How animation can help video producers thrive in the COVID-19 era

Published on in Advice / Tips & Tricks

By Alicia Sample East 

Image caption: A breakdown reel of the animation process for the Denver Startup Week Kick-off video. Mass FX Media used a low-poly 3D style to layout some simple stats. 

Nike’s latest spot is proof that when circumstances force you to take a new approach, you can create something even better. It was produced using archival footage, voiceover, and top-notch copy. That’s the magic of creativity! It takes you on unexpected journeys where obstacles can become gifts. I talked to Shawna Schultz of Mass FX Media, the motion design and animation lab based in Denver, about how production houses can help clients meet their goals in light of the limitations COVID-19 has imposed on them. This is when we earn the title of a creative, right? We also talked about the skills video professionals and production houses can add to their toolbox if they want to start offering animation.   

Adjusting to new realities with current clients

Schultz has had plenty of clients approach her production house with their COVID-19 challenges. Many had live action concepts they simply won’t be able to accomplish under current conditions. Specializing in animation has made the pivot much easier to stomach and Schultz has been able to offer solutions that don’t require an indefinite delay.

Unreasonable Group and Barclays came to Schultz to create a virtual summit experience that mimics what you might have seen pre-COVID, with speakers, large screen videos and live Q&A sessions. The Unreasonable Impact COVID-19 Response Global Summit created with Barclays went off without a hitch partly because of the graphics package the live stream could use to start the event, transition between speakers and even cut to in case of technical glitches.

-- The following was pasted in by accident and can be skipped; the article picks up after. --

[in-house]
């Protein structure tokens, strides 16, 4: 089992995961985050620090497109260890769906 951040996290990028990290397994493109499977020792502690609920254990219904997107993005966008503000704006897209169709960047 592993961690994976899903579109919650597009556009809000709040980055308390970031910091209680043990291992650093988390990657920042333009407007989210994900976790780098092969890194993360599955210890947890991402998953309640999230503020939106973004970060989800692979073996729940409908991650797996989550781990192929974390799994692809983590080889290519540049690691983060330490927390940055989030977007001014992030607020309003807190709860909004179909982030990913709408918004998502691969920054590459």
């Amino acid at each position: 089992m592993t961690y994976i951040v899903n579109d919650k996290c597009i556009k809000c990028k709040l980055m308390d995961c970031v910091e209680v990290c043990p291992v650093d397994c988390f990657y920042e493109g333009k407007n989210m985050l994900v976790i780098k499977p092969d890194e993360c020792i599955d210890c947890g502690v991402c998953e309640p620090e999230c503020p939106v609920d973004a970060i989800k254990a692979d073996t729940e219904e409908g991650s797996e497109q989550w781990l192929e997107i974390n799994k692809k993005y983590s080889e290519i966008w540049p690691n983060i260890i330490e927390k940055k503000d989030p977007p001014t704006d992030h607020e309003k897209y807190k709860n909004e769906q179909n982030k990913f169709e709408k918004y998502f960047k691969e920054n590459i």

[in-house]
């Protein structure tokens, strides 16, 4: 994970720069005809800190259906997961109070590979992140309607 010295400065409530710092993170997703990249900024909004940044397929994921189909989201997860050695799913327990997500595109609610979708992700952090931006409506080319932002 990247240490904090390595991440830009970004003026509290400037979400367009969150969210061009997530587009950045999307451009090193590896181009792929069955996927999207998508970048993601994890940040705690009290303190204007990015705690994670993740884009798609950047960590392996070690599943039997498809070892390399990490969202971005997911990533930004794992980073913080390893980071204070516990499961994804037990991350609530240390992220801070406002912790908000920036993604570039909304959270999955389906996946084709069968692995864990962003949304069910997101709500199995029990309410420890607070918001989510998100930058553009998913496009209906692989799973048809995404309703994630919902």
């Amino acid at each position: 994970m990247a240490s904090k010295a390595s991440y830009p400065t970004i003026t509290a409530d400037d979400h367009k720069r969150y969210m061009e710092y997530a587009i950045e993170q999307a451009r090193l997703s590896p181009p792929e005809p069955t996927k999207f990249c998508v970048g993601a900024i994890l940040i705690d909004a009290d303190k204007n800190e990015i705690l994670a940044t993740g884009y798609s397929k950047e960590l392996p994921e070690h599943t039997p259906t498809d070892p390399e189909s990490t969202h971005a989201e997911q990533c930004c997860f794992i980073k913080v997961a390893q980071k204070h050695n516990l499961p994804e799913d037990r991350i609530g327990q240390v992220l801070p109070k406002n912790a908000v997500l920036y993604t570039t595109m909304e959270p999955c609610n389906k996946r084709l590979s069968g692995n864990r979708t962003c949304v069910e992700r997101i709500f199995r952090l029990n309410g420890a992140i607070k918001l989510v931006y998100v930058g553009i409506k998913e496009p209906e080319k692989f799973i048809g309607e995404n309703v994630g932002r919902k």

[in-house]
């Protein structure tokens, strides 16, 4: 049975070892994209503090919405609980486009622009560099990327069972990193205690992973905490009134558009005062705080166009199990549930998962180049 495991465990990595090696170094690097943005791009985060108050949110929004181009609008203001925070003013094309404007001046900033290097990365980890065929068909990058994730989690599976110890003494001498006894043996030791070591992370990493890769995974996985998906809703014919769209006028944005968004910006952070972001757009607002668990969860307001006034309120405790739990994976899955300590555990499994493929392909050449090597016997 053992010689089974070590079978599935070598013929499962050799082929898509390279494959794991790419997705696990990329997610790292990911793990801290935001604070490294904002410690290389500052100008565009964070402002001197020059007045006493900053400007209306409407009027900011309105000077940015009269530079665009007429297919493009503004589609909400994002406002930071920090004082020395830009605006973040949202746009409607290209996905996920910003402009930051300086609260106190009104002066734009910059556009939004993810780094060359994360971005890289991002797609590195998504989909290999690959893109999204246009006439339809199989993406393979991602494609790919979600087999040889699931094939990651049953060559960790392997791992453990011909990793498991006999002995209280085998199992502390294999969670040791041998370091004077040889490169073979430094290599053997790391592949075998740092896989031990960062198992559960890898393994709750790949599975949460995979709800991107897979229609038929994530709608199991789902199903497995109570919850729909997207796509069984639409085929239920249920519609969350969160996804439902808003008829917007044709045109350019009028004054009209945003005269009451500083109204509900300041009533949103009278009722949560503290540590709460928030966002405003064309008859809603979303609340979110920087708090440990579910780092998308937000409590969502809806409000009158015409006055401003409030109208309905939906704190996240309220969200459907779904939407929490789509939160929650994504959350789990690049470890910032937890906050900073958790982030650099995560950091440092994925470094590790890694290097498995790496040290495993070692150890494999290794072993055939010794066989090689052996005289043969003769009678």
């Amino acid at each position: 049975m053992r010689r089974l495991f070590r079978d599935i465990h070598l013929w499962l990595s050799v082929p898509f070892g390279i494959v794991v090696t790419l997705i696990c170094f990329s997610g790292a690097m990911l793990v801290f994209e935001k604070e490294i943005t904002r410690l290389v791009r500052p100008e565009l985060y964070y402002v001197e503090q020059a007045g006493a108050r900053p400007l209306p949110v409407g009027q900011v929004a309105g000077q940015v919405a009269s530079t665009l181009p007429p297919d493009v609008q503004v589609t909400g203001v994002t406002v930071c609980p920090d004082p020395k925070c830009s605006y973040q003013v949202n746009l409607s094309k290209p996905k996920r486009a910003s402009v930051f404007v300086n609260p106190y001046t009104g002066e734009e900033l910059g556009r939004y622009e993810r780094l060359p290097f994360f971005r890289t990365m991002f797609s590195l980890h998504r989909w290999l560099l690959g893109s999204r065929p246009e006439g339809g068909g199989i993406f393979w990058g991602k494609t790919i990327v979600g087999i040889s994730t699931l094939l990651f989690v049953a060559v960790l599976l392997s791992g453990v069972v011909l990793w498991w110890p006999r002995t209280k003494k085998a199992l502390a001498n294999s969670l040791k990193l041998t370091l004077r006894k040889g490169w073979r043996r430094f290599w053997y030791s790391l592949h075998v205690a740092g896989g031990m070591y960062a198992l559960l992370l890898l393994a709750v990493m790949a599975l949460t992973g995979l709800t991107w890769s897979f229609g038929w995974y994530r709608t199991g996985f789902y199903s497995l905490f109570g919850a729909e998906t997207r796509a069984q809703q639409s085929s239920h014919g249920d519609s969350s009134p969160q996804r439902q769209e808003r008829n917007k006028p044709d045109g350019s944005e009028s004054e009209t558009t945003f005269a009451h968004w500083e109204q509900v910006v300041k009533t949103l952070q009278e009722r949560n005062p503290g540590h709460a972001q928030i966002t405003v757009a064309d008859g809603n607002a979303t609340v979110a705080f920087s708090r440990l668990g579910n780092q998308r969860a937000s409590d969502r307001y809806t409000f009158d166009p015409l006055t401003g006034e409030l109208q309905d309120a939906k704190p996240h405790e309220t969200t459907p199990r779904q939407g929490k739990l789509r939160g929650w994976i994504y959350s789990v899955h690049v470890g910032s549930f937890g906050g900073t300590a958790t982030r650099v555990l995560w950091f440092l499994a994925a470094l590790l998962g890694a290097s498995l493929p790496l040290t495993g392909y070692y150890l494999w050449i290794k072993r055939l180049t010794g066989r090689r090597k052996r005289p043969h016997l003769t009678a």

Entry-level animation skills to get you rolling 

Motion capture and creating new characters may be the glamorous side of animation, but simple is good, too. Animation can be words and images brought to life in unique ways. Most video professionals who’ve spent time at an editing suite have already dabbled in iconography, typography, and adding motion to stills.

You can do some seriously fun stuff with just words on a screen. I never would’ve thought seeing a Conan O’Brien monologue with typography animation alone would be more engaging than watching the man himself. 

Ken Burns brings history to life with basic zooming and panning on stills. 

Getting comfortable with your pen tool and clone tool in Photoshop can help you create the parallax effect in your editing software--another way to add visual interest to photos. 

When you can’t get out to capture new footage, you can still make movie magic with stills and minimal animation. You can likely get started with software you already have. Adobe Premiere,After Effects and Animate have helped drop the barriers to entry so you can delve into the basics without an overly burdensome learning curve. 

Tools and trainings for when you’re ready to add a whole new piece to your business pie

Schultz and team have put together this comprehensive list of resources to get you started with minimal investment. Many are free!